"It's also a good climbing partner for them. They don't have the same qualities at all. So when they train together, it pushes them to work on something else," notes their mother.

Indeed, Zélia and Sam are small in stature, rather light. This gives them an advantage for technical blocks.

"In terms of physical qualities and explosiveness, they are quite similar. But in terms of temperament and personality, it's something else, you have to learn to deal with it," explains their mother, watching them with a tender eye as they warm up on the walls of the club. "I'm their mom and I'm also their coach. For Zélia, I'm the one who coordinates her project with her. Sam, on the other hand, has become more independent."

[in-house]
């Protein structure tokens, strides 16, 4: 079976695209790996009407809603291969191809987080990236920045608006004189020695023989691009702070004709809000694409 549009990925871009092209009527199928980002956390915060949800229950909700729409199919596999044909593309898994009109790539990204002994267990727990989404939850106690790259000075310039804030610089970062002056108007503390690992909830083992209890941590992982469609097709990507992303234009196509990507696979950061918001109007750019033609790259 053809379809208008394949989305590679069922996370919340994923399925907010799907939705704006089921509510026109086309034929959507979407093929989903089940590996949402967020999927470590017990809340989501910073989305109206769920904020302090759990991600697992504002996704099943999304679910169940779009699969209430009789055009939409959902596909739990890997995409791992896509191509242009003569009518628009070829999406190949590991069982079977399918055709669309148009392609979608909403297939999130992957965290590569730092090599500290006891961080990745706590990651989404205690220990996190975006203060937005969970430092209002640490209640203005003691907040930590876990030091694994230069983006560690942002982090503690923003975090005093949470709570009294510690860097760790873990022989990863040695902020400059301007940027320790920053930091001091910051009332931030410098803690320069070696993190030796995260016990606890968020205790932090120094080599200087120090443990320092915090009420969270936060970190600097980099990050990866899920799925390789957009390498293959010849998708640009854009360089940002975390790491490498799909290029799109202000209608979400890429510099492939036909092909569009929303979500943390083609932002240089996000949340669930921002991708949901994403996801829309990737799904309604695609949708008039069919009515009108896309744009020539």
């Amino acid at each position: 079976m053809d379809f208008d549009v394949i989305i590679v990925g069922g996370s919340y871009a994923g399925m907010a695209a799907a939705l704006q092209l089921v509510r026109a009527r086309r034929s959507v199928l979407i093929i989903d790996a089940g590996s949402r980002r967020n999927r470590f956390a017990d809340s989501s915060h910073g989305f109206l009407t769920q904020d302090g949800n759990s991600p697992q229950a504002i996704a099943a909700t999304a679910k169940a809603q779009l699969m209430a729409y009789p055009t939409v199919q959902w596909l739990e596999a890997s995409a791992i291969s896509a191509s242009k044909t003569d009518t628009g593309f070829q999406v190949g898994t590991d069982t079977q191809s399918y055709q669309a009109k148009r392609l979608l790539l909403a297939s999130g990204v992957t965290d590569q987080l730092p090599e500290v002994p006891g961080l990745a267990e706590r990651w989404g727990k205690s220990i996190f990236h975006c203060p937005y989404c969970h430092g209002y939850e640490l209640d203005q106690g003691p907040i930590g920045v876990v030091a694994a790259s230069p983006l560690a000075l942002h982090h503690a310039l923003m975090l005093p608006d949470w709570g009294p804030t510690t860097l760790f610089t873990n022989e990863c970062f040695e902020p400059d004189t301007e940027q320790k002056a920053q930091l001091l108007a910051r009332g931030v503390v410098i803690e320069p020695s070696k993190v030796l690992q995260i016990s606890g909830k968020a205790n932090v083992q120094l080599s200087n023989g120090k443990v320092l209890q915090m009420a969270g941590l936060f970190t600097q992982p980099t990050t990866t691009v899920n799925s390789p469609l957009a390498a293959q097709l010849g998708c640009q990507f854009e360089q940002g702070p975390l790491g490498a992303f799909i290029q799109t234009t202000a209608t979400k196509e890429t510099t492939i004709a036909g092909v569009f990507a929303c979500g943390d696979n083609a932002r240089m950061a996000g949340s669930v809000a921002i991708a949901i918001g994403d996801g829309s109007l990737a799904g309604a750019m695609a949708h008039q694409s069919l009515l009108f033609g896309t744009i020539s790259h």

Sam and Zélia warm up side by side on a climbing wall at ES Massy. © Romain Houeix, France 24

"For me, the role of parent and coach is quite similar. It's about teaching them autonomy so that they can fend for themselves afterwards, so that they don't need outside help to be successful. The common thread is to let them live their passion and I feel like it works quite well."

The Avezou team is well established and is looking forward to May and June when everything will be played out for the dream of the Olympic Games at home. However, there is no question of putting too much pressure on yourself.

"It's going to look like it's an obsession. That's all we talk about all the time. It's true that the Olympics are a goal in one's life. But after this Olympiad there are other competitions that are just as important," she relativizes. "Winning a world championship is as important as the Olympics," his brother added.